Professional standards research: job satisfaction and innovation

Helen Shipton, Michael West, Carole Parkes, Jeremy Dawson, Malcom Patterson

Research output: Contribution to specialist publicationArticle

Abstract

Job satisfaction is a significant predictor of organisational innovation – especially where employees (including shop-floor workers) experience variety in their jobs and work in a single-status environment.
The relationship between job satisfaction and performance has long intrigued work psychologists. The idea that "happy workers are productive workers" underpins many theories of performance, leadership, reward and job design. But contrary to popular belief, the relationship between job satisfaction and performance at individual level has been shown to be relatively weak.
Research investigating the link between job satisfaction and creativity (the antecedent to innovation) shows that job dissatisfaction promotes creative outcomes. The logic is that those who are dissatisfied (and have decided to stay with the organisation) are determined to change things and have little to lose in doing so (see JM George & J Zhou, 2002).
We were therefore surprised to find in the course of our own research into managerial practices and employee attitudes in manufacturing organisations that job satisfaction was a highly significant predictor of product and technological innovation.
These results held even though the research was conducted longitudinally, over two years, while controlling for prior innovation. In other words, job satisfaction was a stronger predictor of innovation than any pre-existing orientation organisations had towards working innovatively. Using prior innovation as a control variable, as well as a longitudinal research design, strengthened our case against the argument that people are satisfied because they belong to a highly innovative organisation. We found that the relationship between job satisfaction and innovation was stronger still where organisations showed that they were committed to promoting job variety, especially at shop-floor level.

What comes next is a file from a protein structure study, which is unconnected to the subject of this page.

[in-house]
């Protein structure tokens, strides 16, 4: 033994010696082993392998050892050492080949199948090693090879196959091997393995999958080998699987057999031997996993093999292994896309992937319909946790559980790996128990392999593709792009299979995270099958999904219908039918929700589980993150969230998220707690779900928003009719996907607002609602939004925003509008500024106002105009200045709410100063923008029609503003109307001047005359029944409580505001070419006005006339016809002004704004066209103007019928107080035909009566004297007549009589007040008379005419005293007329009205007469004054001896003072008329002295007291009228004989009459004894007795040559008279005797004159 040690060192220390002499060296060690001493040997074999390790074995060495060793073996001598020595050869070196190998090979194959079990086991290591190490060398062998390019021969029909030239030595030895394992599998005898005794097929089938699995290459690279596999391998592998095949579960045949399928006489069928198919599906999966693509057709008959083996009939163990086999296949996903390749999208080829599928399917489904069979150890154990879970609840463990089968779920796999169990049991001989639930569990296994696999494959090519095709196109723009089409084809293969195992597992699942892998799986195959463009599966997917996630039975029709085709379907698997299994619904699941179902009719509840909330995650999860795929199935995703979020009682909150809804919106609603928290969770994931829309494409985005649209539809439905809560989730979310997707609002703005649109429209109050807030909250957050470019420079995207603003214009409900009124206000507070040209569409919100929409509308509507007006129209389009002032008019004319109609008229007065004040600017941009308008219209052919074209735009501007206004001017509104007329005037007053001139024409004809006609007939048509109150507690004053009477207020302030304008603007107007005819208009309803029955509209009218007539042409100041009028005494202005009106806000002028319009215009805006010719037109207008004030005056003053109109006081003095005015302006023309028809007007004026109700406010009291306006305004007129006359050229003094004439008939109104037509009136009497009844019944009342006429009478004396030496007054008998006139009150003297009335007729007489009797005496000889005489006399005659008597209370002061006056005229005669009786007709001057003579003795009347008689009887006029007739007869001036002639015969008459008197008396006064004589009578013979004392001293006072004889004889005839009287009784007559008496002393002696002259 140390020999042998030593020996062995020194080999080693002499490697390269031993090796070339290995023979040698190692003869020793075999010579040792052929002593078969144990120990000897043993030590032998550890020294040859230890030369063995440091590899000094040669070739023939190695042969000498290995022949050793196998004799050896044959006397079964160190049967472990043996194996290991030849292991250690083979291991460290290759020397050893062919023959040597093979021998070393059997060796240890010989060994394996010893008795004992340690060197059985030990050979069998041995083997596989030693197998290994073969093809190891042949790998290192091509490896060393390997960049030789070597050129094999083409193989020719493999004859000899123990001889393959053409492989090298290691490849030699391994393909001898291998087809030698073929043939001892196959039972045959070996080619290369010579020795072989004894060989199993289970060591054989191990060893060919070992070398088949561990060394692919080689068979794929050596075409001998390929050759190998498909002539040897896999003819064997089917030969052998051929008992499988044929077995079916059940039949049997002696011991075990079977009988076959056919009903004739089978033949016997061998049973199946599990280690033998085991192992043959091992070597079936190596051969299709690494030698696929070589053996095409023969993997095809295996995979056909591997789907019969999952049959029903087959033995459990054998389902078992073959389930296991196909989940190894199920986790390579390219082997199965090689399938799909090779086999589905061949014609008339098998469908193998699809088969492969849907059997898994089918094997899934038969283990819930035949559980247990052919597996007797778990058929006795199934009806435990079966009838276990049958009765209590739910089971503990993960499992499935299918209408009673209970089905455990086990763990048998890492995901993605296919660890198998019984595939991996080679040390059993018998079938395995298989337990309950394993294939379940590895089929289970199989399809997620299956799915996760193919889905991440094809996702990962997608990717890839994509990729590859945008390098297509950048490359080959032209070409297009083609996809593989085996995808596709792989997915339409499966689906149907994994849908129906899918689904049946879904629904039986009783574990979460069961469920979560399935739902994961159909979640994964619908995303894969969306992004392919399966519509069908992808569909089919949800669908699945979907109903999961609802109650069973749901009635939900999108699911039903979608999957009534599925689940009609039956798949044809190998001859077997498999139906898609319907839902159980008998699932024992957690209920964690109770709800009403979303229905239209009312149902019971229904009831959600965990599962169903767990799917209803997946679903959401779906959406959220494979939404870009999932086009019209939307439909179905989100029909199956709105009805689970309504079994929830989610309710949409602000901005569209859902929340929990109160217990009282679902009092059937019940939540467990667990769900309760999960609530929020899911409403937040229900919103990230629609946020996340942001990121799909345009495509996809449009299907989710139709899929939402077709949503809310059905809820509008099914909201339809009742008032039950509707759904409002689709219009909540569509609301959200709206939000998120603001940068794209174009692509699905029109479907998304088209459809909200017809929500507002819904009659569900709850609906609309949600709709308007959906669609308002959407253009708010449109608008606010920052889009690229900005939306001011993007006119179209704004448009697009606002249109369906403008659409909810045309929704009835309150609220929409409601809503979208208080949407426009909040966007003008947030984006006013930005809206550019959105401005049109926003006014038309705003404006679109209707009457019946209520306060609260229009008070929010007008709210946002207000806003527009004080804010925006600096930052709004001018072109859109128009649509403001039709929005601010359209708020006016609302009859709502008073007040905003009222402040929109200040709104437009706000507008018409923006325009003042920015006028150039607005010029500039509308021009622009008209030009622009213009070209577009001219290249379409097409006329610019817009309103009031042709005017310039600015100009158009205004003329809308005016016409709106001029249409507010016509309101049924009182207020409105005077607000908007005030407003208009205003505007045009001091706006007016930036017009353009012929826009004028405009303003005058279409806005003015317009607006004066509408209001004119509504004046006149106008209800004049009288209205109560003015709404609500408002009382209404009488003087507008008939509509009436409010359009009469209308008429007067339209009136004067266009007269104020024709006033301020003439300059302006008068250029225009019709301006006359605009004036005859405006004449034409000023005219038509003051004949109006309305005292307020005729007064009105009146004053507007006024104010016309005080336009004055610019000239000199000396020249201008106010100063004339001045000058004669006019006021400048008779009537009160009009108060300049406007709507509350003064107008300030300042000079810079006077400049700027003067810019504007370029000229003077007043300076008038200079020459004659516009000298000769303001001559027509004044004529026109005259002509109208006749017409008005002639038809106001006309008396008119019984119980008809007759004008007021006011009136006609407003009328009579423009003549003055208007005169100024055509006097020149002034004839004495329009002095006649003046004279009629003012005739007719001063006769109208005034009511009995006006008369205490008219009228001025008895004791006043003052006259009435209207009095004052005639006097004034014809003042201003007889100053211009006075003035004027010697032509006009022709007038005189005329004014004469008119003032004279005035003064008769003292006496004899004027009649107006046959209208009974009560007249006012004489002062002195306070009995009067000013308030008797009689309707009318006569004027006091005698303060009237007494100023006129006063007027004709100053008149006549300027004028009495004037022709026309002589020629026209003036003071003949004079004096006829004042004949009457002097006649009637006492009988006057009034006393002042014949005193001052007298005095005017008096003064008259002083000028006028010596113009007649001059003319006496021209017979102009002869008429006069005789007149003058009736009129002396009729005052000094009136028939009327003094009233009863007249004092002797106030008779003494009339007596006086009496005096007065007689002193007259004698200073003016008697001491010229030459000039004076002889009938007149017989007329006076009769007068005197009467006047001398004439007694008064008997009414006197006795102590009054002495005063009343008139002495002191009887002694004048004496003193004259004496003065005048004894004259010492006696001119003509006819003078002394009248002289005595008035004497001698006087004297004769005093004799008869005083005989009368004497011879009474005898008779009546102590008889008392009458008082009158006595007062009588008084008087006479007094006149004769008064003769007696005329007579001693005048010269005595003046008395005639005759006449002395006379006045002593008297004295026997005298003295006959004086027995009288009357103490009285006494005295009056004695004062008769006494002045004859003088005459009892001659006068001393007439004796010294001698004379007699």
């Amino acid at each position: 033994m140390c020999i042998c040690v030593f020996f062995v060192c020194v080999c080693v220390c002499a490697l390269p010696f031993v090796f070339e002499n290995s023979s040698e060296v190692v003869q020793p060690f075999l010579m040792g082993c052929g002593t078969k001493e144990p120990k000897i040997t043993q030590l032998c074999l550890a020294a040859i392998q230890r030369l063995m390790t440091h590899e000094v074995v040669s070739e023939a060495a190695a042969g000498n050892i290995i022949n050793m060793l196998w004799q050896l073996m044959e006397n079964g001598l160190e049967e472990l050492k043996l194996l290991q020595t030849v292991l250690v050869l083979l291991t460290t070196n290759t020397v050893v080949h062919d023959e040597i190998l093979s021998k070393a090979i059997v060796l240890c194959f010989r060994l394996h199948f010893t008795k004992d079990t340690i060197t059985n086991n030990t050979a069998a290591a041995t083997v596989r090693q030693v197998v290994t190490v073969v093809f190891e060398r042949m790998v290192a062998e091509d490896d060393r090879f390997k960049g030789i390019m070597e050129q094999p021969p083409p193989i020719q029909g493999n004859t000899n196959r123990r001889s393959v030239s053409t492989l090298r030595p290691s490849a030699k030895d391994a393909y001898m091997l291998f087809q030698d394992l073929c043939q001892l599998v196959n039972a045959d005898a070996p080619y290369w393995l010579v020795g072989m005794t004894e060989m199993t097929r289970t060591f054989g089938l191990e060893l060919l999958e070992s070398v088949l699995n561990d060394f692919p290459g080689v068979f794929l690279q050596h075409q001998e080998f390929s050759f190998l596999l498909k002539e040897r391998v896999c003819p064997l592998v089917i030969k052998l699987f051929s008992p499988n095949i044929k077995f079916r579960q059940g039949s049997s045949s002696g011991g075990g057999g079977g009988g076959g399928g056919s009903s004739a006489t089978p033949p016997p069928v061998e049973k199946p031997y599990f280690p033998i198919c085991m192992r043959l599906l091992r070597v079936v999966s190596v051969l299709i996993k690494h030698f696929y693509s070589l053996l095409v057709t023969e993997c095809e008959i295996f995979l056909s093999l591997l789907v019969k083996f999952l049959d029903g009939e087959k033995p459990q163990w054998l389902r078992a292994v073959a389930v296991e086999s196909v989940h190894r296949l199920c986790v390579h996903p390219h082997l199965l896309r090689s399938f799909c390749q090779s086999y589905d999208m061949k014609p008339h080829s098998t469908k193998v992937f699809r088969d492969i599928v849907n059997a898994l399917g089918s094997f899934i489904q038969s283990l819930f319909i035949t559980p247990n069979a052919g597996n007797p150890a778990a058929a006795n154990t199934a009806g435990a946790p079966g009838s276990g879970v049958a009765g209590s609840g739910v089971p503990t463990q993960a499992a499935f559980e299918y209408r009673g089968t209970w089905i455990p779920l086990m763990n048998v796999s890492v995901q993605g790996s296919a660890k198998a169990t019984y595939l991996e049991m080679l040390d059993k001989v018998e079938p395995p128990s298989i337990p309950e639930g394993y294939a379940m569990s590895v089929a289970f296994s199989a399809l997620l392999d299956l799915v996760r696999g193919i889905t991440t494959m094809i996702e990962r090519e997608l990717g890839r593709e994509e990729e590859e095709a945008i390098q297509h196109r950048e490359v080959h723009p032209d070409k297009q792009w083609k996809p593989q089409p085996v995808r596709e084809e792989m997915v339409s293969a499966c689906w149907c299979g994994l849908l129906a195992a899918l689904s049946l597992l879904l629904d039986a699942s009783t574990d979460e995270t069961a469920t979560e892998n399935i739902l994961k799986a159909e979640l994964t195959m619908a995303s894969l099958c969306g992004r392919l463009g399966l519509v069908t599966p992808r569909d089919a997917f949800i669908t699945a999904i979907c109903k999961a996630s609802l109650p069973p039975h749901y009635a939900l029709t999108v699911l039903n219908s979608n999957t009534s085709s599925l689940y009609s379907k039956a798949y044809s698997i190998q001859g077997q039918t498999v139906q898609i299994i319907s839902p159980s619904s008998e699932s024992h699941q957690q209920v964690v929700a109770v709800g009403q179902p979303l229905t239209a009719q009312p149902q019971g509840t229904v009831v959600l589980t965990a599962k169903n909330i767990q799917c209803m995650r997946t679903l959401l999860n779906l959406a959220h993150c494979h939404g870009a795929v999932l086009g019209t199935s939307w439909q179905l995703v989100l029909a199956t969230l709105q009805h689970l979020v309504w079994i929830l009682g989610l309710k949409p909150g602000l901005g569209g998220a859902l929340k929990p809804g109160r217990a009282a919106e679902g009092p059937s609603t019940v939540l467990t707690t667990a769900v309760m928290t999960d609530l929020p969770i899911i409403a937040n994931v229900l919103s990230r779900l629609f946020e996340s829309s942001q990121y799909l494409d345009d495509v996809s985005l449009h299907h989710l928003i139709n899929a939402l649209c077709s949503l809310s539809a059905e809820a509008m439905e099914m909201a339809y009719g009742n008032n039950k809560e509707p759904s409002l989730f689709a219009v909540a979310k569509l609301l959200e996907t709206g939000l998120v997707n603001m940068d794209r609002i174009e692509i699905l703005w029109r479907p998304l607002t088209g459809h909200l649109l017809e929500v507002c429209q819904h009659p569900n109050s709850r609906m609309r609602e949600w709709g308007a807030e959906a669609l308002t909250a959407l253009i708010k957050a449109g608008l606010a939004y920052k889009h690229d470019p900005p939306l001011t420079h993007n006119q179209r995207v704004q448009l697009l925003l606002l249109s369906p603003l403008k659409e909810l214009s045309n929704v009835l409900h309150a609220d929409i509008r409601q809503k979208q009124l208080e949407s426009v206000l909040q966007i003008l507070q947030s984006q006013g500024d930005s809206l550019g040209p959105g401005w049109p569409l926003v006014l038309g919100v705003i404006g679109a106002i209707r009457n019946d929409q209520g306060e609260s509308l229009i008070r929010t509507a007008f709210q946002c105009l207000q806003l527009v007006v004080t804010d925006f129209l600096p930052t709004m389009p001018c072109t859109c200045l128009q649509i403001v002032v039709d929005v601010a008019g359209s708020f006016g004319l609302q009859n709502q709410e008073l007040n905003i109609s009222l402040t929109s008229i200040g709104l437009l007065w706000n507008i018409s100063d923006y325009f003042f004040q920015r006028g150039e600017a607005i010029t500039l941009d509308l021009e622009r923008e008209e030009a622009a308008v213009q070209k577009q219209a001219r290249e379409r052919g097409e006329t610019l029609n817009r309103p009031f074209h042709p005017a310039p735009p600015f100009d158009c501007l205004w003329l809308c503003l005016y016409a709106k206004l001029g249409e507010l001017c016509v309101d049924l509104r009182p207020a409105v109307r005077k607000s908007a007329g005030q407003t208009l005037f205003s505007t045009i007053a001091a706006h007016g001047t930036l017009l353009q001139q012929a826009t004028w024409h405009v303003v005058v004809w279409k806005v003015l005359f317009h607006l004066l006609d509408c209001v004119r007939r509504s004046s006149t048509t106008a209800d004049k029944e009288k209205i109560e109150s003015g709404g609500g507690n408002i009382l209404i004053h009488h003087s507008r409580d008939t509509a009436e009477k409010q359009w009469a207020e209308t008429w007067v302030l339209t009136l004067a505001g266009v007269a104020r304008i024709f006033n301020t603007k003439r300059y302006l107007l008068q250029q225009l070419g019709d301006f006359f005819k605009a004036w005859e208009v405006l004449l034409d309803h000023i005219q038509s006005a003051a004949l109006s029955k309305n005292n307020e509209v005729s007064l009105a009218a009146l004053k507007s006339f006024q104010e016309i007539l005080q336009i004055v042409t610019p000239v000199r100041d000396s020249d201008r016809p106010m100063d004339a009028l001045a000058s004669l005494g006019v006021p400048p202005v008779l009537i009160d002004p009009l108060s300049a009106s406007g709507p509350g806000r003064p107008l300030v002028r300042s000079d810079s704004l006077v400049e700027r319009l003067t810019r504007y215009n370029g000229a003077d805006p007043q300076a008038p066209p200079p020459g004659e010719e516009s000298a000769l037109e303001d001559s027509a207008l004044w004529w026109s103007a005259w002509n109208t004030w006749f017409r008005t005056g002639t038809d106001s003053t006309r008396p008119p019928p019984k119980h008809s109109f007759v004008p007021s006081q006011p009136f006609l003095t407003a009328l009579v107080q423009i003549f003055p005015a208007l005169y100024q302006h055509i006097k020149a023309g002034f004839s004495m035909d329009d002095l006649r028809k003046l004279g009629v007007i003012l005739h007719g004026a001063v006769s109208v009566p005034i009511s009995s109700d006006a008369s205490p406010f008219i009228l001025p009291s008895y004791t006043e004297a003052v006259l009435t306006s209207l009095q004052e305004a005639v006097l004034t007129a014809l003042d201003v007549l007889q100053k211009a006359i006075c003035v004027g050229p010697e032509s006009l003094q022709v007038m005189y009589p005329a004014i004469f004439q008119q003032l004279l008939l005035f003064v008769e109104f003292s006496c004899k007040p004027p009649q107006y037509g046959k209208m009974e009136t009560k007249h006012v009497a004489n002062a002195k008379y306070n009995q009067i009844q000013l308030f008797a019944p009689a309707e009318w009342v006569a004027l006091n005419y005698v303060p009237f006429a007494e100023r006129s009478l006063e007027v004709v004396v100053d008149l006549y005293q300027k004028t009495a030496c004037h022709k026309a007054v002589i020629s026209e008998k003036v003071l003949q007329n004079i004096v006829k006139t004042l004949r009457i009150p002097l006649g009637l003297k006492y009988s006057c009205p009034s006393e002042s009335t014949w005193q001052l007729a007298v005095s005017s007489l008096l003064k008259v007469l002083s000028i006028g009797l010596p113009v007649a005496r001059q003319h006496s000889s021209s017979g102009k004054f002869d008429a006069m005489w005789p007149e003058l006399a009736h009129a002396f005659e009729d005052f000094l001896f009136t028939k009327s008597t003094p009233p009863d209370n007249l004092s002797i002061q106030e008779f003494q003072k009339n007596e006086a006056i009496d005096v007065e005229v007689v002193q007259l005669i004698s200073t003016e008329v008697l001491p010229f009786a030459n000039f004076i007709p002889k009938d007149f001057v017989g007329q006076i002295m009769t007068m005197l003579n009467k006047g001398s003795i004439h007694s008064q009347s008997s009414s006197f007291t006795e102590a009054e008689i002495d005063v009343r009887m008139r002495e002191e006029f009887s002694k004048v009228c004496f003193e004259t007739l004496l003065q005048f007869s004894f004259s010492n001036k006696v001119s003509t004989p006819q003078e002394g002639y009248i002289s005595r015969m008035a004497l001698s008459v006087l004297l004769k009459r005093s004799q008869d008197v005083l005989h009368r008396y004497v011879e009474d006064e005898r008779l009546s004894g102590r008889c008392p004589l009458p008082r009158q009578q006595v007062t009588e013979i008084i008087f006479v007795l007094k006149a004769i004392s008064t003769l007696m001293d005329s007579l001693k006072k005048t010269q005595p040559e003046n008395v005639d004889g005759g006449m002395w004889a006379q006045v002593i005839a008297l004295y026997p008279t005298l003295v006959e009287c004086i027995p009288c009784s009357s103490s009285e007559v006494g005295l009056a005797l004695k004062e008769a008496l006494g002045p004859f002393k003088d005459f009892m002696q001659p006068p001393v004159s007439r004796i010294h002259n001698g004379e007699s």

We developed precise instruments to measure innovation, taking into account the magnitude of the innovation both in terms of the number of people involved in its implementation, and how new and different it was. Using this instrument, we are able to give each organisation in our sample a "score" from one to seven for innovation in areas ranging from administration to production technology. We found that much innovation is incremental, involving relatively minor improvements, rather than major change. To achieve sustained innovation, organisations have to draw on the skills and knowledge of employees at all levels.
We also measured job satisfaction at organisational level, constructing a mean "job satisfaction" score for all organisations in our sample, and drawing only on those companies whose employees tended to respond in a similar manner to the questions they were asked. We argue that where most of the workforce experience job satisfaction, employees are more likely to collaborate, to share ideas and aim for high standards because people are keen to sustain their positive feelings.